“Green steam” from underground pipe networks could be a promising source of process heat for the world’s major cities, National Geographic reported earlier this month.
“Widely used but rarely mentioned in conversations about how cities can slash climate-warming greenhouse gases while sustaining growth, district energy is attracting new interest,” the magazine notes. “The United States alone has more than 700 of these subterranean systems, some dating back to the 1880s.”
“These legacy urban networks that were built back in the day by the utilities have become, fundamentally, portals for sustainable energy,” says Bill DiCroce of Paris-based Veolia, a company that runs a dozen district energy networks in North American cities like Baltimore, Montreal, Philadelphia, and Cambridge, MA.
In Cambridge, Veolia invested US$112 million to capture waste heat from the Kendall Street gas plant that was previously vented into the Charles River. Now, the heat is piped to Boston, where the company says it has eliminated 475,000 tons of greenhouse gas emissions.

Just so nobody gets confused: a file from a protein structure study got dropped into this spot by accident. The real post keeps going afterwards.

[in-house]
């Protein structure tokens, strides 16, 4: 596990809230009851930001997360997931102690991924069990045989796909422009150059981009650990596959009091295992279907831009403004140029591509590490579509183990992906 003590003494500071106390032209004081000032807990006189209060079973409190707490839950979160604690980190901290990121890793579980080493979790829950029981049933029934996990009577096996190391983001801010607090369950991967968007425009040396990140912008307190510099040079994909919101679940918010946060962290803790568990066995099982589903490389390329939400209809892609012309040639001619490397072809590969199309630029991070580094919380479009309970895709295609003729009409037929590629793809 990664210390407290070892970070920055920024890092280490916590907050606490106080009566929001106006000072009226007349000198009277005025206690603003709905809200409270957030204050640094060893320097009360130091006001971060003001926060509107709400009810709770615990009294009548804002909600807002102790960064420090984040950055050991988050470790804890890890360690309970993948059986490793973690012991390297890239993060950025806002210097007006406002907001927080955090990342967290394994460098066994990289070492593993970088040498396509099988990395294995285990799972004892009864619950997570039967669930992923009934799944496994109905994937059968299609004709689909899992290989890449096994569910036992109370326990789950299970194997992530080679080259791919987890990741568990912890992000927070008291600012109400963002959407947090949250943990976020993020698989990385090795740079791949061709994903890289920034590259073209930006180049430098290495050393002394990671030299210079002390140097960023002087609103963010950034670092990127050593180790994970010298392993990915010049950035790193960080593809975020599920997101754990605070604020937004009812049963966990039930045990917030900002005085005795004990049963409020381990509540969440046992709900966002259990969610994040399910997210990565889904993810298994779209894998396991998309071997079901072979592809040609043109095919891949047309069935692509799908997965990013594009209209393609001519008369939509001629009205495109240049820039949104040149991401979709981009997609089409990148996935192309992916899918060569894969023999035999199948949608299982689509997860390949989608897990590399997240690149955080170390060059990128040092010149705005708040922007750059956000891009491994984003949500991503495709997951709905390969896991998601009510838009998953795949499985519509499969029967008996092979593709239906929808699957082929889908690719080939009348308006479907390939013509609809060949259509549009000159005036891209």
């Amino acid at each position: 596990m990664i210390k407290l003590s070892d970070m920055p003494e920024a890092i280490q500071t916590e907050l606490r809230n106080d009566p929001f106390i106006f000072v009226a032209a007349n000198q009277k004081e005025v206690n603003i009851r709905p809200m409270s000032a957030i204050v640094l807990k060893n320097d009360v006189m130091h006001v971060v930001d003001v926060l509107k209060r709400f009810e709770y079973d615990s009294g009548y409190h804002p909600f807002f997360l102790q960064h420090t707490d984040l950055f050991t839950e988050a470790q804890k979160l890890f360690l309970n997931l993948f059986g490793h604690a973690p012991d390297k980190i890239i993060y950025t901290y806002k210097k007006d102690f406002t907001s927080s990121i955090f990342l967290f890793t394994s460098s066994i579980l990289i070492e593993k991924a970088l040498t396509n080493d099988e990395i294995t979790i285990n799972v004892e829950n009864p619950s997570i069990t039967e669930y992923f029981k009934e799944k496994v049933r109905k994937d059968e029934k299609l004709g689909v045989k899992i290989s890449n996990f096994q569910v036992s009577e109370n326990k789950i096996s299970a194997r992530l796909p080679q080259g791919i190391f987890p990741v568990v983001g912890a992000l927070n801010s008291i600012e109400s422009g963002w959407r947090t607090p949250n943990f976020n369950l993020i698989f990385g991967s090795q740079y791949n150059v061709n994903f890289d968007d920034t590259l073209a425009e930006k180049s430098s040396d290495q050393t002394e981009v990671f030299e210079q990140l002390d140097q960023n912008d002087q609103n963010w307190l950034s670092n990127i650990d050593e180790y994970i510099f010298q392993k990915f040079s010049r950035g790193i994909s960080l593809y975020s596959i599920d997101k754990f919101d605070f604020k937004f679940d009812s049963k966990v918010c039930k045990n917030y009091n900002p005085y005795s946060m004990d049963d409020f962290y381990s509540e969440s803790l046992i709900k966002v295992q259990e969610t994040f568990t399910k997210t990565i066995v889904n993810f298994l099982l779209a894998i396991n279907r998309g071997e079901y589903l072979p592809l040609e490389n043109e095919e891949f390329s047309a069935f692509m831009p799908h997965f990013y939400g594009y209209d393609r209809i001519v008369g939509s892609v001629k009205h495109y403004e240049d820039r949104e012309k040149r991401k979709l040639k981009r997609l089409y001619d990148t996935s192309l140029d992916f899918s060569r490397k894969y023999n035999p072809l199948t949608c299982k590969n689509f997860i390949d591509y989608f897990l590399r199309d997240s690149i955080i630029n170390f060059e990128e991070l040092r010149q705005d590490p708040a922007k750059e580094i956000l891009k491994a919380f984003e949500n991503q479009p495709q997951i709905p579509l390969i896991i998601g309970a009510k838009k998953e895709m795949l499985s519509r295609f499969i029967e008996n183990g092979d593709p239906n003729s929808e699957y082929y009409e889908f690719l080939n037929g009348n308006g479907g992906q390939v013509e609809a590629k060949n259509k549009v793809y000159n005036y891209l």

District energy “is a lot cheaper than it is for me to actually have to maintain a piece of equipment that would heat enough water or steam to keep these buildings going,” said Faneuil Hall Marketplace Operations Manager Chris Sherman.
Last year, the UN Environment Programme reported on 45 “champion cities”, including Oslo and Tokyo, that had used district energy to cut primary energy demand 30-50%. Copenhagen uses recycled waste heat to save the equivalent of 1.4 million barrels of oil per year. Rob Thornton, president and CEO of the International District Energy Association, points to “some resurgence, investment, and renewal in the district energy industry in the last 10, 15 years,” including “dramatic investment” in the Middle East. h/t to EcoWatch for pointing us to this story)